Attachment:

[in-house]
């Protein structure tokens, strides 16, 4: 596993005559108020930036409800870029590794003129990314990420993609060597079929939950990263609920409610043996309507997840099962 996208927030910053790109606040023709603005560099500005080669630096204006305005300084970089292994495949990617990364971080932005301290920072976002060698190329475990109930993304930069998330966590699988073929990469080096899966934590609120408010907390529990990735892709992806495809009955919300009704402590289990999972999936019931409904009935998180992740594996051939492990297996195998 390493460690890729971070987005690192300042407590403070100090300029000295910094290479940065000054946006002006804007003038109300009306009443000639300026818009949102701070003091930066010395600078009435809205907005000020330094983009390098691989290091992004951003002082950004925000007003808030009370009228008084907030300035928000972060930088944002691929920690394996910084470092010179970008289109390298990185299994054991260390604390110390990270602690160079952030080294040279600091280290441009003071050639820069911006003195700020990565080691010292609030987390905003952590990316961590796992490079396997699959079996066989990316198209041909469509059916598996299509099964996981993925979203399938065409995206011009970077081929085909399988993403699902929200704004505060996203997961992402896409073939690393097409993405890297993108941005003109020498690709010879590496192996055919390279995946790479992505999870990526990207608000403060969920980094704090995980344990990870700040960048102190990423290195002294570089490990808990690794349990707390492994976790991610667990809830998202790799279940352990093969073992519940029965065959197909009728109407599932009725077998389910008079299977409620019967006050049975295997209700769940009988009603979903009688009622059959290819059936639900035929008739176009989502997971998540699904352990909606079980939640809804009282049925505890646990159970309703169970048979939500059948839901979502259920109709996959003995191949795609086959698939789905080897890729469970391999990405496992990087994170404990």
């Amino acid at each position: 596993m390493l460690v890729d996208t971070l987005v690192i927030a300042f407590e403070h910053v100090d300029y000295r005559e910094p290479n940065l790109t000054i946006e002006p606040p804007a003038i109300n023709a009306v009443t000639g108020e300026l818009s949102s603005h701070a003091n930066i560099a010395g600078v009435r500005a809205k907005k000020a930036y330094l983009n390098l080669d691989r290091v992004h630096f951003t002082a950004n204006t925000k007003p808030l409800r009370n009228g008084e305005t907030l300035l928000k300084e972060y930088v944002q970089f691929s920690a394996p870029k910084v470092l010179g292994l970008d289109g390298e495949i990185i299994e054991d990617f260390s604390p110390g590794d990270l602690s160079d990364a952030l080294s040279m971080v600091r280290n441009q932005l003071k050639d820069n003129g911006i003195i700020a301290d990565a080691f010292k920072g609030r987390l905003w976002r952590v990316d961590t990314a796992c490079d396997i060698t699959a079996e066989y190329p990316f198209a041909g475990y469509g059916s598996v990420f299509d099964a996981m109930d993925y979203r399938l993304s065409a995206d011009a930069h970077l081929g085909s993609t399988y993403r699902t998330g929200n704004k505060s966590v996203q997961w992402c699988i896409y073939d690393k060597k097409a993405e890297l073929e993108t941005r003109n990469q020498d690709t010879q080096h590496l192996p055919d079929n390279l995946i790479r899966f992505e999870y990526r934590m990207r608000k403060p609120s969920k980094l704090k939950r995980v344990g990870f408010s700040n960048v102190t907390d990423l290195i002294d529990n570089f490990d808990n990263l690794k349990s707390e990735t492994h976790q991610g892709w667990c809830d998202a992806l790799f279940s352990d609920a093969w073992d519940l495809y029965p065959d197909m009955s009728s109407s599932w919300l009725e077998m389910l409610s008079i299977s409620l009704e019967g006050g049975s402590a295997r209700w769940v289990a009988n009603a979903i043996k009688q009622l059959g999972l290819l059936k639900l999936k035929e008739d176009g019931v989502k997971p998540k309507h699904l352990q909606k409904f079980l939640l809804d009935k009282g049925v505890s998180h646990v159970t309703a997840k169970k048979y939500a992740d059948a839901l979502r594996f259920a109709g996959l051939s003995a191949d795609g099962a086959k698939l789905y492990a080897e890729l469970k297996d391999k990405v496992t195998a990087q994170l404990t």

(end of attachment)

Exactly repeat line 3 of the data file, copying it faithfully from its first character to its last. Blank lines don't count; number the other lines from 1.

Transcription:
């Amino acid at each position: 596993m390493l460690v890729d996208t971070l987005v690192i927030a300042f407590e403070h910053v100090d300029y000295r005559e910094p290479n940065l790109t000054i946006e002006p606040p804007a003038i109300n023709a009306v009443t000639g108020e300026l818009s949102s603005h701070a003091n930066i560099a010395g600078v009435r500005a809205k907005k000020a930036y330094l983009n390098l080669d691989r290091v992004h630096f951003t002082a950004n204006t925000k007003p808030l409800r009370n009228g008084e305005t907030l300035l928000k300084e972060y930088v944002q970089f691929s920690a394996p870029k910084v470092l010179g292994l970008d289109g390298e495949i990185i299994e054991d990617f260390s604390p110390g590794d990270l602690s160079d990364a952030l080294s040279m971080v600091r280290n441009q932005l003071k050639d820069n003129g911006i003195i700020a301290d990565a080691f010292k920072g609030r987390l905003w976002r952590v990316d961590t990314a796992c490079d396997i060698t699959a079996e066989y190329p990316f198209a041909g475990y469509g059916s598996v990420f299509d099964a996981m109930d993925y979203r399938l993304s065409a995206d011009a930069h970077l081929g085909s993609t399988y993403r699902t998330g929200n704004k505060s966590v996203q997961w992402c699988i896409y073939d690393k060597k097409a993405e890297l073929e993108t941005r003109n990469q020498d690709t010879q080096h590496l192996p055919d079929n390279l995946i790479r899966f992505e999870y990526r934590m990207r608000k403060p609120s969920k980094l704090k939950r995980v344990g990870f408010s700040n960048v102190t907390d990423l290195i002294d529990n570089f490990d808990n990263l690794k349990s707390e990735t492994h976790q991610g892709w667990c809830d998202a992806l790799f279940s352990d609920a093969w073992d519940l495809y029965p065959d197909m009955s009728s109407s599932w919300l009725e077998m389910l409610s008079i299977s409620l009704e019967g006050g049975s402590a295997r209700w769940v289990a009988n009603a979903i043996k009688q009622l059959g999972l290819l059936k639900l999936k035929e008739d176009g019931v989502k997971p998540k309507h699904l352990q909606k409904f079980l939640l809804d009935k009282g049925v505890s998180h646990v159970t309703a997840k169970k048979y939500a992740d059948a839901l979502r594996f259920a109709g996959l051939s003995a191949d795609g099962a086959k698939l789905y492990a080897e890729l469970k297996d391999k990405v496992t195998a990087q994170l404990t």